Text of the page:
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Driver for mid production K1000


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Well the saga continues. Miguel had asked me to recable the 2nd K1000 while I already had them disassembled, which I was more than happy to oblige. As part of normal procedure I checked for continuity after soldering one side of the cable and there was, what, nothing? That can't be right, so I checked it right at the solder posts, still nothing. Okay, says I, maybe this is just one of those rare but not unheard of occasions where the voice coil wire connection fails during the process of removing and reattaching the PCB. I remove the blue goop and resolder those wires, and there's still not a bit of continuity.

Pushing on the driver to bounce it up and down while I stared at it in thought and frustration, I noticed something odd, very odd. Specifically, it didn't bounce up and down as I pushed on it, instead of made a scratchy noise and resisted movement. Well that's certainly unusual. Looking the driver all over very closely from all angles, when I pushed it outwards some from the back I noticed a small sliver of metal in the gap the voice coil sits in!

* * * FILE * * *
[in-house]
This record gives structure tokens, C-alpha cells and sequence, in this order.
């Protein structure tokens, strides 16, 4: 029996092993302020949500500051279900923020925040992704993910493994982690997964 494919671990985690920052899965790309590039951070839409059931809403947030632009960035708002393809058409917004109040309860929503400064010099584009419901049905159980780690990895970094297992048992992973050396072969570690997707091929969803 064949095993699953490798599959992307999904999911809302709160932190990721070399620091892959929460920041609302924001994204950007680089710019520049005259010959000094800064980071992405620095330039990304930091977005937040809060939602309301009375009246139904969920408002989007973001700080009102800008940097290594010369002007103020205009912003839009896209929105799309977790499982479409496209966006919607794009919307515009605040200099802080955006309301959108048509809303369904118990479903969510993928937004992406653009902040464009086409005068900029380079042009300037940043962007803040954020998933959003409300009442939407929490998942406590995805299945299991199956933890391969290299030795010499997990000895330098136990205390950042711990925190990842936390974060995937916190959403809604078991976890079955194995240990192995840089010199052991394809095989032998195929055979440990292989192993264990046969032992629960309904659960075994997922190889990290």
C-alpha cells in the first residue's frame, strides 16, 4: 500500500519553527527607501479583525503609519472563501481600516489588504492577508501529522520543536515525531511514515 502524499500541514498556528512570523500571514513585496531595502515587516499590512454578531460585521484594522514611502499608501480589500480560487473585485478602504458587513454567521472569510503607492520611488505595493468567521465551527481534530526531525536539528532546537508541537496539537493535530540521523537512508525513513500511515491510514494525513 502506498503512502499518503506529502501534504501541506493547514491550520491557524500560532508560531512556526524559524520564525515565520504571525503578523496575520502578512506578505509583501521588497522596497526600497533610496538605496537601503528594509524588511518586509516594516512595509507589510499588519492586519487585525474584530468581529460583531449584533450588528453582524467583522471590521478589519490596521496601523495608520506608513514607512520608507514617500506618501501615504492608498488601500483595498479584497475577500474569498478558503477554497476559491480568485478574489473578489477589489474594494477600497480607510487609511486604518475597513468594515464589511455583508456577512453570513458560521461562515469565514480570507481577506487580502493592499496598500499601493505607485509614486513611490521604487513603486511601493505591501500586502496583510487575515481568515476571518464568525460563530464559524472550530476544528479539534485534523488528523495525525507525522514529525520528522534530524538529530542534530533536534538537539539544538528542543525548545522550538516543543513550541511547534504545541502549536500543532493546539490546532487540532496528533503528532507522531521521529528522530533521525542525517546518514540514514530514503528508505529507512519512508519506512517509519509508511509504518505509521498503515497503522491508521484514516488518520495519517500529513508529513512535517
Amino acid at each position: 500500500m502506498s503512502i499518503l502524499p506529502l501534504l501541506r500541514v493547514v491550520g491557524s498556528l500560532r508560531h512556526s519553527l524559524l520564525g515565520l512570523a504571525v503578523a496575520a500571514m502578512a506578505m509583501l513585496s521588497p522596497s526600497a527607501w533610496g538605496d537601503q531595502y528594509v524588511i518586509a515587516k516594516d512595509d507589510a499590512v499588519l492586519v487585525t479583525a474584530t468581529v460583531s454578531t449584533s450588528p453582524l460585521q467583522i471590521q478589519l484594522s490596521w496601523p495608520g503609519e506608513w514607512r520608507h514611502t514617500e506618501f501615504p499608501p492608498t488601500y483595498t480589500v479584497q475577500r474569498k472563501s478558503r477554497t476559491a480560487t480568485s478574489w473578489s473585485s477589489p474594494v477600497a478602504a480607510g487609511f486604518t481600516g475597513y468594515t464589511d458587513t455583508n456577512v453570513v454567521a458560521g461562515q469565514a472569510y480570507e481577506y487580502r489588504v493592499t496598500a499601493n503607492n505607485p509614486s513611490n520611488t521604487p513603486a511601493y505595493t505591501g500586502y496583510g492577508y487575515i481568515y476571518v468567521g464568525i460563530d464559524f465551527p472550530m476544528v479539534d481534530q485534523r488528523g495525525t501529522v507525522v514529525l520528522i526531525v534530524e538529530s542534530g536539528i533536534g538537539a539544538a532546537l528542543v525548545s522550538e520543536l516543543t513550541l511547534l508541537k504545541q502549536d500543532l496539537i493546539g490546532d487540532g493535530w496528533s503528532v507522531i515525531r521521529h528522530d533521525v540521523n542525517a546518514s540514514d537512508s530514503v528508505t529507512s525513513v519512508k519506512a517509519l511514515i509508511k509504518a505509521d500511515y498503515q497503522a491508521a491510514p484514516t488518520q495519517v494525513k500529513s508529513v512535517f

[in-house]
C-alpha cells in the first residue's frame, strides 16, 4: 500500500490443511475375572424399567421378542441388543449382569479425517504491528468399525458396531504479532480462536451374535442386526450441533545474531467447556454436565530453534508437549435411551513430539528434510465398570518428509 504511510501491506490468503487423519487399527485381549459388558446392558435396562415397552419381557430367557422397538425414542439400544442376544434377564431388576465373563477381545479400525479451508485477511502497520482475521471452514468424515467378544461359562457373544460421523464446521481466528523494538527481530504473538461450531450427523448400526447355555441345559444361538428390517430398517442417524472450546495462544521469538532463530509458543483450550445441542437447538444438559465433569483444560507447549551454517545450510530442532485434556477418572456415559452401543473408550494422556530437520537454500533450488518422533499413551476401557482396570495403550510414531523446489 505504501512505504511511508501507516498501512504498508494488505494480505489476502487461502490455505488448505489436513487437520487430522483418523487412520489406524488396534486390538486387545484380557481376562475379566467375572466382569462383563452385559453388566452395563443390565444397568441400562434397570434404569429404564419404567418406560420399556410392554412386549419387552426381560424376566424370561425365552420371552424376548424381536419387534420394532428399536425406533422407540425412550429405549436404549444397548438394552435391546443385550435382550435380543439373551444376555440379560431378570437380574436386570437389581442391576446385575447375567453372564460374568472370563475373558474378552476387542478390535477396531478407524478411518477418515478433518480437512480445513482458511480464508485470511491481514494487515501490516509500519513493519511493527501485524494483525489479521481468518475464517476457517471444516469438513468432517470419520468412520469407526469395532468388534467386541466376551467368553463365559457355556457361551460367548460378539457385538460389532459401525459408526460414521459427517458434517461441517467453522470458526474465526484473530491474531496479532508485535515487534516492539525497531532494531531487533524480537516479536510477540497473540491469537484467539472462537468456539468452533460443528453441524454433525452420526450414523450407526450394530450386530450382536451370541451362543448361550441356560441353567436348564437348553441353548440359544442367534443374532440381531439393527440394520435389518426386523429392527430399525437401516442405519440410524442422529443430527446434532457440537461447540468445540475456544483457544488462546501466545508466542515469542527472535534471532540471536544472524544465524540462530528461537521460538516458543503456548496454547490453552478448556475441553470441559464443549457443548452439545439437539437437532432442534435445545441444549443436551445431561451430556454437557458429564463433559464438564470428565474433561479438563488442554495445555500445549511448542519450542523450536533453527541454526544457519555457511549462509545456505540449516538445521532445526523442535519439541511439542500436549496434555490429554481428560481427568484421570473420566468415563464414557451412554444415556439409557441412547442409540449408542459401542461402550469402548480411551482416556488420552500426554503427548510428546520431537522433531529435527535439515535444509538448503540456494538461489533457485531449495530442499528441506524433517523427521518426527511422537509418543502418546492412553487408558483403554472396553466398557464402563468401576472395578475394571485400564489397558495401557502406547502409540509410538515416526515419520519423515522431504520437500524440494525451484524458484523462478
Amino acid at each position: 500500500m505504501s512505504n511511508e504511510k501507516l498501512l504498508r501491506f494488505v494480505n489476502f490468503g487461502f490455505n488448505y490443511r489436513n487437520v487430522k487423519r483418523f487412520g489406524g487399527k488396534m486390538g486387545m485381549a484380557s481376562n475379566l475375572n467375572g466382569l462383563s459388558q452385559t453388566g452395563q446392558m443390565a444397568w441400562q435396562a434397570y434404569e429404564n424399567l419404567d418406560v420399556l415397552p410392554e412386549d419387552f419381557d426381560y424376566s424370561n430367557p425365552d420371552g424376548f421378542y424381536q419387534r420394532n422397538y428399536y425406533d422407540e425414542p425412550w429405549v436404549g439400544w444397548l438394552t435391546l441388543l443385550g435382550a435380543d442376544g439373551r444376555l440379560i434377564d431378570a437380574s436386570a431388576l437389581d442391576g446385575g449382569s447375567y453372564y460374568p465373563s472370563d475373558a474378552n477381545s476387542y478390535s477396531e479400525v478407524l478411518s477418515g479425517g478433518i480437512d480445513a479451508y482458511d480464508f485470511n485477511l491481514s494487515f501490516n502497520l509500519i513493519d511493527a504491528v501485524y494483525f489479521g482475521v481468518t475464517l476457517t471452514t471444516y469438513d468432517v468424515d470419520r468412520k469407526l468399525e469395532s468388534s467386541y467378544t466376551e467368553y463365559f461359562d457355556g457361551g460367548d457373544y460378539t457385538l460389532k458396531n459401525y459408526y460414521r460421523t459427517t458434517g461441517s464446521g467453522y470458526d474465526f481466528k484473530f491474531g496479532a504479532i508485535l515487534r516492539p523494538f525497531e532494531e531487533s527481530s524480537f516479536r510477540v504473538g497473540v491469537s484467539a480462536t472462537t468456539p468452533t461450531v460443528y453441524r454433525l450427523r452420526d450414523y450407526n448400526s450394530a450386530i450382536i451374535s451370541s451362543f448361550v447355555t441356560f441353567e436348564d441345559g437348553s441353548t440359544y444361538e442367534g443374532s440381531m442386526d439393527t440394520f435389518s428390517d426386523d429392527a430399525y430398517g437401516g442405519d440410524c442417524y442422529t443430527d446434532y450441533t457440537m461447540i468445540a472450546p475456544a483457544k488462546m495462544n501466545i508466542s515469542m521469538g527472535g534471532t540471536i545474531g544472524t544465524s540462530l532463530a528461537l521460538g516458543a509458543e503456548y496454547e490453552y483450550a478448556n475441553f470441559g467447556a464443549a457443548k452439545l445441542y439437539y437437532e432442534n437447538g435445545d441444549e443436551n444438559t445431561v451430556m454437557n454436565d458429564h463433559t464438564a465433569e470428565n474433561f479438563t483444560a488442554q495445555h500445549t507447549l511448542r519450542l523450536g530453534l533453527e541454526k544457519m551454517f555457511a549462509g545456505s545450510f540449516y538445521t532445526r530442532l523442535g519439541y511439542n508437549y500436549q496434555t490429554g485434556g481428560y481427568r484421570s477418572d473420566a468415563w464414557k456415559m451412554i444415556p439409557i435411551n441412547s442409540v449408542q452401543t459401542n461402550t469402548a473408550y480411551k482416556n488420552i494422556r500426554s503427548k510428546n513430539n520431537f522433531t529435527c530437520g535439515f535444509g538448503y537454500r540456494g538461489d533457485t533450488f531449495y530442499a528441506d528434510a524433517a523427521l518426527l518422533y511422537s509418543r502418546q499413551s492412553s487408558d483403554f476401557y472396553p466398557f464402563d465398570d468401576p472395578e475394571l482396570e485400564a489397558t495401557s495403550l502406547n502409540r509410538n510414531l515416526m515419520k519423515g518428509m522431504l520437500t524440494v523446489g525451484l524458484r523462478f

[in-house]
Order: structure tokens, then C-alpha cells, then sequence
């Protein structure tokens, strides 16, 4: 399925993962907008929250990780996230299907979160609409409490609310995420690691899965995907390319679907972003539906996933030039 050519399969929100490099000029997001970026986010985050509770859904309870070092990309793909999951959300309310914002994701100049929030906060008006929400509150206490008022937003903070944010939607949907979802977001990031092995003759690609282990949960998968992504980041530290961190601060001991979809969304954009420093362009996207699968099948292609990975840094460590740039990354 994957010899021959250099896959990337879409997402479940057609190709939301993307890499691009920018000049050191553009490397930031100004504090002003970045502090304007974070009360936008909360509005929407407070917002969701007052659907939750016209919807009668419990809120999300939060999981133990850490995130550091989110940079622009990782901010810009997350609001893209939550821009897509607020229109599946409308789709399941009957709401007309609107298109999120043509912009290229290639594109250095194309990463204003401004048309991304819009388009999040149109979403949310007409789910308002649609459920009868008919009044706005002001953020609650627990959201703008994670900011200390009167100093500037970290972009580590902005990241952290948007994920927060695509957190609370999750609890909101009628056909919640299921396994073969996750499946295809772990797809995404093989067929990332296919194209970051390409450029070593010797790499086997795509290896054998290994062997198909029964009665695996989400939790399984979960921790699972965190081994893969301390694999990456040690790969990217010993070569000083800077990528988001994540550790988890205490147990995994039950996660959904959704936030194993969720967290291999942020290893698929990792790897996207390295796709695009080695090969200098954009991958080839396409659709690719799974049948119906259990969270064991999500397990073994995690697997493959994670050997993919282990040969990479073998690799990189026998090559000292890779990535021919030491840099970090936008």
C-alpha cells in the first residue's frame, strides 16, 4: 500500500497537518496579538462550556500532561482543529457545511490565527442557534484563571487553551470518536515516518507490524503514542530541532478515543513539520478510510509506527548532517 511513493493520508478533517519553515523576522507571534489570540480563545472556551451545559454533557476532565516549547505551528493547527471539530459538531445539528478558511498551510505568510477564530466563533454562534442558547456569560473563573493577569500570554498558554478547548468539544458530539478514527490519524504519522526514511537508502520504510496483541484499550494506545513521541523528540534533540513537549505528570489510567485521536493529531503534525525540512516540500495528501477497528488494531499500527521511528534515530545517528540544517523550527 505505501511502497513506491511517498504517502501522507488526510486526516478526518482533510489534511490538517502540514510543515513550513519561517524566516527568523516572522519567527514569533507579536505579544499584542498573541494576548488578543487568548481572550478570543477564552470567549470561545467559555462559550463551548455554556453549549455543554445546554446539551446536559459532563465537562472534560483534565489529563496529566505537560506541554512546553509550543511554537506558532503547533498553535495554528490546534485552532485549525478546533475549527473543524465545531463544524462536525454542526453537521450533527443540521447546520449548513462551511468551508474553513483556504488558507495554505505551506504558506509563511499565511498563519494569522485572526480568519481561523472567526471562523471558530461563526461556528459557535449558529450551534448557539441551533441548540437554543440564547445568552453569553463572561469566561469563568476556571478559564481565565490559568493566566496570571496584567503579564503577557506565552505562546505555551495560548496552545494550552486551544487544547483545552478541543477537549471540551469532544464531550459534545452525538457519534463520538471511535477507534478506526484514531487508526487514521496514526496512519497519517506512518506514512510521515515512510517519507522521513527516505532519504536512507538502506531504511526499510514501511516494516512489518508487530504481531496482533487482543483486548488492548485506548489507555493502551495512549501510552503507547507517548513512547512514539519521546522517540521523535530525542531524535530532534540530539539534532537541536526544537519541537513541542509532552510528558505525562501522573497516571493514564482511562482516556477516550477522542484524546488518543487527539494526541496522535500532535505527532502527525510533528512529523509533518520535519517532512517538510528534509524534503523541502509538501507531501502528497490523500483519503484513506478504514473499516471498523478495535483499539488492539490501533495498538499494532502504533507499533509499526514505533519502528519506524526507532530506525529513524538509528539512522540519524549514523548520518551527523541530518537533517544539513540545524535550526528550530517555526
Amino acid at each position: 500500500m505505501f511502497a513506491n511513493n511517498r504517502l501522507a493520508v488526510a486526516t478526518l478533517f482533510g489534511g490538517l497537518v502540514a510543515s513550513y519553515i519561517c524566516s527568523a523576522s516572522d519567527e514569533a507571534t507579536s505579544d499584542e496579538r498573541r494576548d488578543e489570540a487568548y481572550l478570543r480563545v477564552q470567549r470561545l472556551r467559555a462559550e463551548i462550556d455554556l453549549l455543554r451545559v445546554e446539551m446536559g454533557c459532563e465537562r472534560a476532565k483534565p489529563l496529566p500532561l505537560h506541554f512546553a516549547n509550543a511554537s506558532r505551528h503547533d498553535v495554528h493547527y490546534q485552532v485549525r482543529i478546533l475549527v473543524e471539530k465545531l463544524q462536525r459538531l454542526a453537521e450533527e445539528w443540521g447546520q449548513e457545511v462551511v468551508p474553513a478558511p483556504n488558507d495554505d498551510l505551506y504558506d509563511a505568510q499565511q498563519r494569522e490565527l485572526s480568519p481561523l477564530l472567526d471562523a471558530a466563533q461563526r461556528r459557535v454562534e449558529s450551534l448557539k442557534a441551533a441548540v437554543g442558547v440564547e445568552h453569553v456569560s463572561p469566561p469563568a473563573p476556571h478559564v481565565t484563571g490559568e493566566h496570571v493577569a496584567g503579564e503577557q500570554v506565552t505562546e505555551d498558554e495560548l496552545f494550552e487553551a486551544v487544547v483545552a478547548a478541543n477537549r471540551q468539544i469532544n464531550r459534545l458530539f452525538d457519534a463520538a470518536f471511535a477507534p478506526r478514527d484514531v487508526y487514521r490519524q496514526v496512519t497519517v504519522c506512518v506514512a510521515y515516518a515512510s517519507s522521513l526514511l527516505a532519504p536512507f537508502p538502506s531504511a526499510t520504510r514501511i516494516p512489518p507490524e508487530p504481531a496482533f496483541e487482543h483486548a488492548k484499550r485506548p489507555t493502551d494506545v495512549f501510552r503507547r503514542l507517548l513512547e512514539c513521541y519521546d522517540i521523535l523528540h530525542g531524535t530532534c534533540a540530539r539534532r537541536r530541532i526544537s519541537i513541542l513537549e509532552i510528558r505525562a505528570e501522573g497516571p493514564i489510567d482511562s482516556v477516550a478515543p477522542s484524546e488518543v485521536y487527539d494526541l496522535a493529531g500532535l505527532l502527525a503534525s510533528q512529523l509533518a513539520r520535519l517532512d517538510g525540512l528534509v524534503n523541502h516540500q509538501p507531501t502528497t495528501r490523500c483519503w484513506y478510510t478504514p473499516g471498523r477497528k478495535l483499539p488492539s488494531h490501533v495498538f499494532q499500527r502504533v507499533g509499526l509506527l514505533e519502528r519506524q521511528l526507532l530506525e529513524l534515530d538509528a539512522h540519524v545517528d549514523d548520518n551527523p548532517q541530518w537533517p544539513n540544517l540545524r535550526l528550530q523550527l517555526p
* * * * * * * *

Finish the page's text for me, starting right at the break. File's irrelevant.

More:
Looks like I was wrong about the primary cause of the buzzing after all, but the driver still does not move freely and the damage on the voice coil wire still needs to be located. With that, there was only one choice: complete disassembly of the driver. I'd not dared to go this far on a K1000 before as there was never a need to, so it was uncertain how easily it would let me proceed. With all the delicacy and caution I could muster I set to work on it... and it came apart easier than pretty much any driver I've worked on before.